Legacy Educators Are Like Legacy Programmers

Occasionally, we hear about a legacy computer system that is in danger of failure and the failure will be disastrous. Calls go out to long-retired programmers who had expertise in the long-abandoned language who make the necessary repairs. I imagine a time soon when similar calls will go out to teachers who remember teaching before standards.

Standards, you may recall, arrived on the educational scene just before the turn of the century. The mathematics standards are the first I recall (maybe because I was a teaching math at the time). Over the coming years, educators’ professional organizations published standards in their fields and the tsunami was on. The intent of these standards, of course, was to improve education by clarifying what should be taught.

After the turn of the century, these standards were adopted and consolidated, revised and expanded. When reports found students were now performing well in an area that was suddenly relevant, new standards were defined and given attention.

For several years when the standards were emerging, I led workshops for teachers in which I helped them look carefully at standards. During that workshop, we identified the organizing themes (usually about five goals that were broad such as “problem solving” and that were defined in a paragraph), the indicators of progress (usually about 10 items for each goal detailed in bullet points), then the “laundry list” of items for each indicator of progress. When the “new standards-based curriculum” arrived in our middle school in the early 2000’s we found the laundry list of the two subjects we counted contained 180 items.

The generation of educators who were prepared in the decades since “the standards” became common ground all their practice in them. Examples of what I see include:

  • Ignoring their subject matter expertise and deferring to the standards.

  • Reliance on the dubious standards-based testing for all evaluation.

  • Identifying learning outcomes to students at the start of every lesson.

  • The extreme focus on content in grading.

I believe those four are examples of approaches that have been bad for schools and students, and I am hopeful that leaders seek teachers who remember education before standards to avert further disaster.

In my opinion, standards will continue to be useful in schools, but they will include themes and progress indicators and discard the laundry list. (We do have examples to follow. Middle school educators have used “This We Believe” to guide school design for many years.)

These will allow my four characteristics to revert to pre-standards practices:

  • The curriculum will reflect the expertise developed by teachers and that reflects their knowledge of the field. (I think back to my experience when new technology standards arrived in the school where I was teaching technology, and my students laughed at the standards. In general, my students found that our lessons were far beyond what were in the standards.) Surely, educators need guidance in their curriculum decisions, but guidance is much different from the determination that is too common.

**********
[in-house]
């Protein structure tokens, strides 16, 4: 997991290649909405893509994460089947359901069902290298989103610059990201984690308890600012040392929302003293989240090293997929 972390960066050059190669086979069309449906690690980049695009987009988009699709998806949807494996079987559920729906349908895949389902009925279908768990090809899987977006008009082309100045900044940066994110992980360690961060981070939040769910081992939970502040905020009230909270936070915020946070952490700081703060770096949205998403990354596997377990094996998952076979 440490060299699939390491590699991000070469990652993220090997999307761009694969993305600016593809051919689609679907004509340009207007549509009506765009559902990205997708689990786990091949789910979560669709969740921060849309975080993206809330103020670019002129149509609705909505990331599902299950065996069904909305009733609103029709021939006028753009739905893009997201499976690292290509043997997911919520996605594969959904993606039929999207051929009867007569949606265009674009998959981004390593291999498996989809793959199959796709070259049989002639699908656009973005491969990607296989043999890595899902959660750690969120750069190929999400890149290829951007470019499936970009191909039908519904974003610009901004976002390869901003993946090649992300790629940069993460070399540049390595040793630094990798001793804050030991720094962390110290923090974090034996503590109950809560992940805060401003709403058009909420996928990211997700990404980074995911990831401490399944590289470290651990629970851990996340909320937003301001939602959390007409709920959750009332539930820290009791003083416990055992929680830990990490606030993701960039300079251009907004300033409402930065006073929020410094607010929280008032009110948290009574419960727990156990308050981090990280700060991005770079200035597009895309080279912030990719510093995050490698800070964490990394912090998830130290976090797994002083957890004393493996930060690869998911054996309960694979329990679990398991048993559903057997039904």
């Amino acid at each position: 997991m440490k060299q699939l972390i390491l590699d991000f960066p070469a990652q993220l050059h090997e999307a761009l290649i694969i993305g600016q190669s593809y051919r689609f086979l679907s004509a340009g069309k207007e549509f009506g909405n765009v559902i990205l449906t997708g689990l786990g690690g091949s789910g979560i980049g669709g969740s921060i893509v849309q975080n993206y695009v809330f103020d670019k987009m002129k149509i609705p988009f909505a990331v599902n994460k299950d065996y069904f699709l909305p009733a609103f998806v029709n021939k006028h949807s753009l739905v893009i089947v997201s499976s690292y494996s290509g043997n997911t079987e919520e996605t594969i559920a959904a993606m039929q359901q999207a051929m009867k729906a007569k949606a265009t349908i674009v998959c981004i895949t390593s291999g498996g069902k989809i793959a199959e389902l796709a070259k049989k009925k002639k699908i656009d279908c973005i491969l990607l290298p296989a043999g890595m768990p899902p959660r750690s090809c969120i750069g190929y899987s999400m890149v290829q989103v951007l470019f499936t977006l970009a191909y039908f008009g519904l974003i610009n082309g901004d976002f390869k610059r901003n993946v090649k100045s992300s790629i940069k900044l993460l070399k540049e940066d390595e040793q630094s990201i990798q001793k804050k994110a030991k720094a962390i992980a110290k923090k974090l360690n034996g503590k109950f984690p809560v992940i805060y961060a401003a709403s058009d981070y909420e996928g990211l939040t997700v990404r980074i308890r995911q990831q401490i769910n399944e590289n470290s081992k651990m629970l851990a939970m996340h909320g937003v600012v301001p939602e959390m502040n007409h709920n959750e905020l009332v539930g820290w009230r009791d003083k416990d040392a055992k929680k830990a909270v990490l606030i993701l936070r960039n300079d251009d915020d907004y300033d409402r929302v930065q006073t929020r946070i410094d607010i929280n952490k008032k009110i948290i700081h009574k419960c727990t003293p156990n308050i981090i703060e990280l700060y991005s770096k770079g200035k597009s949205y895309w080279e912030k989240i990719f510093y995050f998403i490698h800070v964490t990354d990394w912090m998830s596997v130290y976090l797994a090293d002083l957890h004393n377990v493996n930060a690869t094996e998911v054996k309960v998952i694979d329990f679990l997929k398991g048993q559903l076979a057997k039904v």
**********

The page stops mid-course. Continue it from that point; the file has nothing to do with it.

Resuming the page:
• In most fields, there are many ways that students can demonstrate their learning. As standards became more common, the authentic demonstrations of learning were marginalized. Test results are generally not of interest to folks outside of the school where they are administered. (Don’t think college admissions officers care about test scores. Yes, they want to see a good academic record, in whatever grading system the school uses, but they do not pay attention to test scores.) When teachers include authentic evaluations in their courses, students are creating works that are valued by broad audiences.

  • Learning outcomes are used in the wrong way for many lessons. In a small subset of lessons, it is well that students have a clear idea of what they are being taught. This subset, however, is limited to that part of the curriculum that is clearly know and defined. Experienced educators differentiate training from teaching, and they see the value in stating learning objectives for training, but not all curriculum is amenable to training. Educators steeped in standards-based practices do not seem to understand this, but the difference is fundamental to teaching decisions.

  • Grading is a contentious part of schooling today. The “ungrading” community is gaining members. We see “proficiency-based grading” replacing letter grades. We hear others suggesting the 100-point scale begin at 50, so that students are sorted into five equal bins rather one comprising 59 points and four comprising 10 points. Regardless of the approach to grading, standards-based educators are taught to focus entirely on content knowledge when grading. While this is done to remain objective, it misses the reality that many valuable skills and much valuable knowledge used to be incorporated in traditional grades. (Of course, a good deal of punishment and bias was incorporated into grades as well. In many cases, grading systems were blamed for problems caused by educators whose actions were malpractice.)

We know autonomy is a condition that facilitates learning; when students identify problems, know solutions, and feel they are in a position to solve them, they do. The intrusion of standards and standards-based practices into schools have taken educators’ autonomy.

The schools our students and or society need will be built by educators who have autonomy. Few of these educators remain, and many of us are still around, but are not working in k-12 education. We are here, however, and ready to assist in the work. But it will be expensive as many of us spent our careers working for low pay and our pension funds were not funded to the promised level.